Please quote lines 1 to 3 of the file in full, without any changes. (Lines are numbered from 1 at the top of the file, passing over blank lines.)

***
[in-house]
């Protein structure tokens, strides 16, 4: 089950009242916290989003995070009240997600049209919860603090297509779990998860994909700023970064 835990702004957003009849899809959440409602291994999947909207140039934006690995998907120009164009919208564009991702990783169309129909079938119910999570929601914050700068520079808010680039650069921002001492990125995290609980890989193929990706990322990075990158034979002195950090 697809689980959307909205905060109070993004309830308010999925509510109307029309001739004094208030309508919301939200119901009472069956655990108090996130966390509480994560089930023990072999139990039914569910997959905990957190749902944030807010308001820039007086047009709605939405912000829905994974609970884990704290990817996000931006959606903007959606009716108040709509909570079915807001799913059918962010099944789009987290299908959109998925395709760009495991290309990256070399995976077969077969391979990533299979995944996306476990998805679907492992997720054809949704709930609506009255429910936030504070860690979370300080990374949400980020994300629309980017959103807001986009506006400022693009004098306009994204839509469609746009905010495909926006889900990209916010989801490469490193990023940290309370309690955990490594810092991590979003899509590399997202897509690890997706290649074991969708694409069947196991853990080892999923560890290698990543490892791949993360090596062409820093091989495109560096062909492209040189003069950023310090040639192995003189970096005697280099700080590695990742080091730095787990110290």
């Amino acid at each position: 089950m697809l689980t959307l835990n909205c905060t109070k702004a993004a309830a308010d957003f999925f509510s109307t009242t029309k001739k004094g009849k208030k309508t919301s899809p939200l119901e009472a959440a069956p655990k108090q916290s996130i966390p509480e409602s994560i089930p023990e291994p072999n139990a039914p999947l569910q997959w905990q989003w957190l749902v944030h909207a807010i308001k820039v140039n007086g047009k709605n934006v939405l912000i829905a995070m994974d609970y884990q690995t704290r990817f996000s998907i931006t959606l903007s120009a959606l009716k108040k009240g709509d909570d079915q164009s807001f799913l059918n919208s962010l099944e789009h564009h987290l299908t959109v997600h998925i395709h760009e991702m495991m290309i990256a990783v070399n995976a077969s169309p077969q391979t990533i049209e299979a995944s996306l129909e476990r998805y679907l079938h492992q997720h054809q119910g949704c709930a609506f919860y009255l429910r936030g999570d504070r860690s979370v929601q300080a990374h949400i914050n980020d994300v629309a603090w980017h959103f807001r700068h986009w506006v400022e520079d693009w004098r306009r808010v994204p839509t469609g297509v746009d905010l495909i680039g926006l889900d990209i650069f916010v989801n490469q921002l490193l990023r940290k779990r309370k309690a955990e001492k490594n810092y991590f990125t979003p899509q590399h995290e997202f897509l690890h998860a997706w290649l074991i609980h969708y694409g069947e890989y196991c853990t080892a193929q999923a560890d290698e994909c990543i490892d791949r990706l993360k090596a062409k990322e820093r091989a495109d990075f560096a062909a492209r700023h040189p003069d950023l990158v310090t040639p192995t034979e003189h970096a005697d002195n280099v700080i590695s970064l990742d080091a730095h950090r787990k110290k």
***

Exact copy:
[in-house]
């Protein structure tokens, strides 16, 4: 089950009242916290989003995070009240997600049209919860603090297509779990998860994909700023970064 835990702004957003009849899809959440409602291994999947909207140039934006690995998907120009164009919208564009991702990783169309129909079938119910999570929601914050700068520079808010680039650069921002001492990125995290609980890989193929990706990322990075990158034979002195950090 697809689980959307909205905060109070993004309830308010999925509510109307029309001739004094208030309508919301939200119901009472069956655990108090996130966390509480994560089930023990072999139990039914569910997959905990957190749902944030807010308001820039007086047009709605939405912000829905994974609970884990704290990817996000931006959606903007959606009716108040709509909570079915807001799913059918962010099944789009987290299908959109998925395709760009495991290309990256070399995976077969077969391979990533299979995944996306476990998805679907492992997720054809949704709930609506009255429910936030504070860690979370300080990374949400980020994300629309980017959103807001986009506006400022693009004098306009994204839509469609746009905010495909926006889900990209916010989801490469490193990023940290309370309690955990490594810092991590979003899509590399997202897509690890997706290649074991969708694409069947196991853990080892999923560890290698990543490892791949993360090596062409820093091989495109560096062909492209040189003069950023310090040639192995003189970096005697280099700080590695990742080091730095787990110290």
């Amino acid at each position: 089950m697809l689980t959307l835990n909205c905060t109070k702004a993004a309830a308010d957003f999925f509510s109307t009242t029309k001739k004094g009849k208030k309508t919301s899809p939200l119901e009472a959440a069956p655990k108090q916290s996130i966390p509480e409602s994560i089930p023990e291994p072999n139990a039914p999947l569910q997959w905990q989003w957190l749902v944030h909207a807010i308001k820039v140039n007086g047009k709605n934006v939405l912000i829905a995070m994974d609970y884990q690995t704290r990817f996000s998907i931006t959606l903007s120009a959606l009716k108040k009240g709509d909570d079915q164009s807001f799913l059918n919208s962010l099944e789009h564009h987290l299908t959109v997600h998925i395709h760009e991702m495991m290309i990256a990783v070399n995976a077969s169309p077969q391979t990533i049209e299979a995944s996306l129909e476990r998805y679907l079938h492992q997720h054809q119910g949704c709930a609506f919860y009255l429910r936030g999570d504070r860690s979370v929601q300080a990374h949400i914050n980020d994300v629309a603090w980017h959103f807001r700068h986009w506006v400022e520079d693009w004098r306009r808010v994204p839509t469609g297509v746009d905010l495909i680039g926006l889900d990209i650069f916010v989801n490469q921002l490193l990023r940290k779990r309370k309690a955990e001492k490594n810092y991590f990125t979003p899509q590399h995290e997202f897509l690890h998860a997706w290649l074991i609980h969708y694409g069947e890989y196991c853990t080892a193929q999923a560890d290698e994909c990543i490892d791949r990706l993360k090596a062409k990322e820093r091989a495109d990075f560096a062909a492209r700023h040189p003069d950023l990158v310090t040639p192995t034979e003189h970096a005697d002195n280099v700080i590695s970064l990742d080091a730095h950090r787990k110290k």